Marigny's other major commissions in Paris included the church of Ste Geneviève (1758-89; now the Panthéon), designed by Soufflot, and Ange-Jacques Gabriel's Place Louis XV (now the Place de la Concorde), adorned by Edmé Bouchardon's equestrian monument to Louis XV, which was destroyed during the French Revolution. In painting, Marigny first made a mark by commissioning Joseph Vernet to make a series of topographical views of the Ports of France, and the resulting 15 canvases were used to celebrate the commercial, naval and natural prowess of France. Marigny appointed Cochin to oversee the administration of the arts, and he supported attempts to reinvigorate history painting, as well as supporting the creation of the Ecole Gratuite de Dessin, headed by Jean-Jacques Bachelier, to train artists for the craft industries. He also commissioned painted cartoons for tapestries of the Loves of the Gods, for the Gobelins tapestry manufactory, from François Boucher, Carle Vanloo, Joseph-Marie Vien and Jean-Baptiste-Marie Pierre.
Marigny remained a trusted friend and servant of Louis XV long after Mme de Pompadour's death in 1764, and he was rewarded by being made Conseiller d'Etat d'Epée, Secretary of the Order of Saint-Esprit and Captain-Governor of the château of Blois. Marigny retired from office at the age of 46, and became one of France's principal private patrons of the arts and architecture, increasingly devoting himself to his collections, houses and gardens, notably the château of Menars, near Blois, the Hôtel de Menars (formerly Massiac) in the Place des Victoires in Paris, and the villa Le Pâté-Pâris at Bercy.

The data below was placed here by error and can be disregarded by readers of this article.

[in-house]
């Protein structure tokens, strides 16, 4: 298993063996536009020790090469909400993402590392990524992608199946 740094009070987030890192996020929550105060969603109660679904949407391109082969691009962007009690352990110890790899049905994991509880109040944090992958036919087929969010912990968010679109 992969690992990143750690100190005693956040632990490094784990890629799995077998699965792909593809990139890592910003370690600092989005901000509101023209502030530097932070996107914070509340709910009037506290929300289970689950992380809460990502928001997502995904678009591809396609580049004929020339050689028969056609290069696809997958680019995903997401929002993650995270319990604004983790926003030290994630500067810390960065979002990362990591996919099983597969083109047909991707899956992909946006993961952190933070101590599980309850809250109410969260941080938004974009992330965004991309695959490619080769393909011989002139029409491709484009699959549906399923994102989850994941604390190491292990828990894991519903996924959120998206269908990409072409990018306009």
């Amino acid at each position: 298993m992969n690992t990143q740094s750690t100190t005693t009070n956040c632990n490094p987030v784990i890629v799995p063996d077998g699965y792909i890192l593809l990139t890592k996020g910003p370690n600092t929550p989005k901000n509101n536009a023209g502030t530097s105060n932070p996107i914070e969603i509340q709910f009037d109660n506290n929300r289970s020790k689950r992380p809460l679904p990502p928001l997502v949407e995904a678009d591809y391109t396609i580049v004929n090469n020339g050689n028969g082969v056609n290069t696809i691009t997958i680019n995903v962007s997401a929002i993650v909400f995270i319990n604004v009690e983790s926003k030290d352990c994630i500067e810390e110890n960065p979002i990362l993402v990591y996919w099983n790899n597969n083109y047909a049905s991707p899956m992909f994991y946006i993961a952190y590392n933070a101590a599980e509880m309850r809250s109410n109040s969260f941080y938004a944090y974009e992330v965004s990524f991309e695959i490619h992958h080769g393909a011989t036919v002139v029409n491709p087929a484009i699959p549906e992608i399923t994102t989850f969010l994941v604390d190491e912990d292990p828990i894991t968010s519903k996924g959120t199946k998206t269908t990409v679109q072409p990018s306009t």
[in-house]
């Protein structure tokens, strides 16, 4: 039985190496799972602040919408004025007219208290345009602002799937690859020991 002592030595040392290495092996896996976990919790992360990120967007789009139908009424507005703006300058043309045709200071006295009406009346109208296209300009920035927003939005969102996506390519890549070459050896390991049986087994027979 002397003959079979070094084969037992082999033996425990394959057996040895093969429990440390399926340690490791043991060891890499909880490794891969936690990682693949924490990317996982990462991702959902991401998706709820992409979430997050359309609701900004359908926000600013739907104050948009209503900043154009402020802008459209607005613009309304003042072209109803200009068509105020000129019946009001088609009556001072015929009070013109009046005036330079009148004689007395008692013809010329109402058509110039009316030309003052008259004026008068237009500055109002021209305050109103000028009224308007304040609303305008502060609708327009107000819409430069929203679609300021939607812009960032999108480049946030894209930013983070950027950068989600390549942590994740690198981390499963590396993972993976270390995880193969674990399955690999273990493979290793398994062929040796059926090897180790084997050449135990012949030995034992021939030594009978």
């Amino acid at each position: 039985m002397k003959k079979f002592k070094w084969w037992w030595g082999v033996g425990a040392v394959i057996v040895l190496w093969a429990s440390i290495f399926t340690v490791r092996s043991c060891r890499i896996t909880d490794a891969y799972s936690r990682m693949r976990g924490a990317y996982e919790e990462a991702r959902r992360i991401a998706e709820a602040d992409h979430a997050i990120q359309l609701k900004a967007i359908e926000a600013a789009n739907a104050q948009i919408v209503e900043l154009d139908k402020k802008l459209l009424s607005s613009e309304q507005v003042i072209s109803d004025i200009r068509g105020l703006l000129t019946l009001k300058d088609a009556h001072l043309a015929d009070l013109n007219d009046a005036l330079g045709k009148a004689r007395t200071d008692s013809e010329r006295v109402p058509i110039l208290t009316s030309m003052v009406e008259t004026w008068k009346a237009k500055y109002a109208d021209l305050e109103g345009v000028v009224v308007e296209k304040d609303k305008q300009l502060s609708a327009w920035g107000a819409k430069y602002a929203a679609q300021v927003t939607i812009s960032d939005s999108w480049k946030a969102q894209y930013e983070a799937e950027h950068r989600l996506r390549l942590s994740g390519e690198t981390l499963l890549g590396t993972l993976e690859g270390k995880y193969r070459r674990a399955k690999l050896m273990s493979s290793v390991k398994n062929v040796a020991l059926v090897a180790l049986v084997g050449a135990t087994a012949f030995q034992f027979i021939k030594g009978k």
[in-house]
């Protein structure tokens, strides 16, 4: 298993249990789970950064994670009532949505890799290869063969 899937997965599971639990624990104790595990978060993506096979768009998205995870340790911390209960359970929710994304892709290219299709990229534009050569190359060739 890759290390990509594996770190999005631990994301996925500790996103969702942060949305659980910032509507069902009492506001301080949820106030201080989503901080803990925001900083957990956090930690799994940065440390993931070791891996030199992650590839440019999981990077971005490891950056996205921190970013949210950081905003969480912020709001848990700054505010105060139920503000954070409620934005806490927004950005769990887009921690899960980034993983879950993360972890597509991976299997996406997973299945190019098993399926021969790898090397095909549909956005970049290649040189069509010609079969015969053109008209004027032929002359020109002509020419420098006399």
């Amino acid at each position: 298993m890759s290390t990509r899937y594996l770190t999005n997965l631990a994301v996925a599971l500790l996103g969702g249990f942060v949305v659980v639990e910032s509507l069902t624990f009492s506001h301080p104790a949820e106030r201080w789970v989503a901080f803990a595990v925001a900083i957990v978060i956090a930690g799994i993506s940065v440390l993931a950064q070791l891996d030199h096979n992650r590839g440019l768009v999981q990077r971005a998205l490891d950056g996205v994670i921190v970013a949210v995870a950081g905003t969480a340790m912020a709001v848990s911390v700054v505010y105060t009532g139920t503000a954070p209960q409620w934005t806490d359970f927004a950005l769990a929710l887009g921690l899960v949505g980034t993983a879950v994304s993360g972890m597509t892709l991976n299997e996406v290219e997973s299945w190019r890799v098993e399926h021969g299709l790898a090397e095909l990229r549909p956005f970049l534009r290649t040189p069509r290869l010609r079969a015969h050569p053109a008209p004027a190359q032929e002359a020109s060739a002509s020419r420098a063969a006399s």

The sales of Marigny's estate held from 1782 included many important objects, some of which Marigny had inherited from Mme de Pompadour; notably his collection of Dutch seventeenth-century paintings and of contemporary French pictures. The former included a pair of seascapes by Jacob van Ruisdael, View of the Shore at Egmond-aan-Zee (National Gallery, London) and the Zuider Zee Coast near Muiden (National Trust, Polesden Lacey, Surrey); among the latter were Antoine Watteau's Finette and L'Indifférent and Jean-Baptiste Greuze's the Marriage Contract (or L'Accordée du village; all in the Louvre, Paris). Marigny's collection of French and English furniture included a commode by Joseph Baumhauer with Japanese lacquer panels (1766; formerly with Didier Aaron, Paris) and a set of mahogany chairs designed by James Wyatt in 1778-9 and known from drawings in the Bibliothèque Doucet, Paris. Also sold was a piece of French sculpture that had been a royal gift to Marigny in 1762, the Fear of Cupid's Darts by Jean-Baptiste Lemoyne (Metropolitan Museum of Art, New York); and Sèvres porcelain and fine metalwork, including a Sèvres vase with a hidden spring-mounted equestrian statue in gold of Louis XV (Wadsworth Atheneum, Hartford, CT).

There are several versions known of this composition, which was engraved by George Wille in 1761. The present painting, en grisaille, would appear to have painted in order that Wille could execute his engraving. The prime version, signed and dated 1755 and exhibited at the Salon that year, is today in the Musée de château de Versailles. Another version, formerly in the collection of the Dukes of Hamilton and Brandon, was sold, Sotheby's, Paris, 20 October, 2005, lot 23 E96,000 = $115,000). A sketch on paper was formerly in the collection of the Comtesse Odon de Lubersac.

More from Important Old Master Paintings, Part II

View All
View All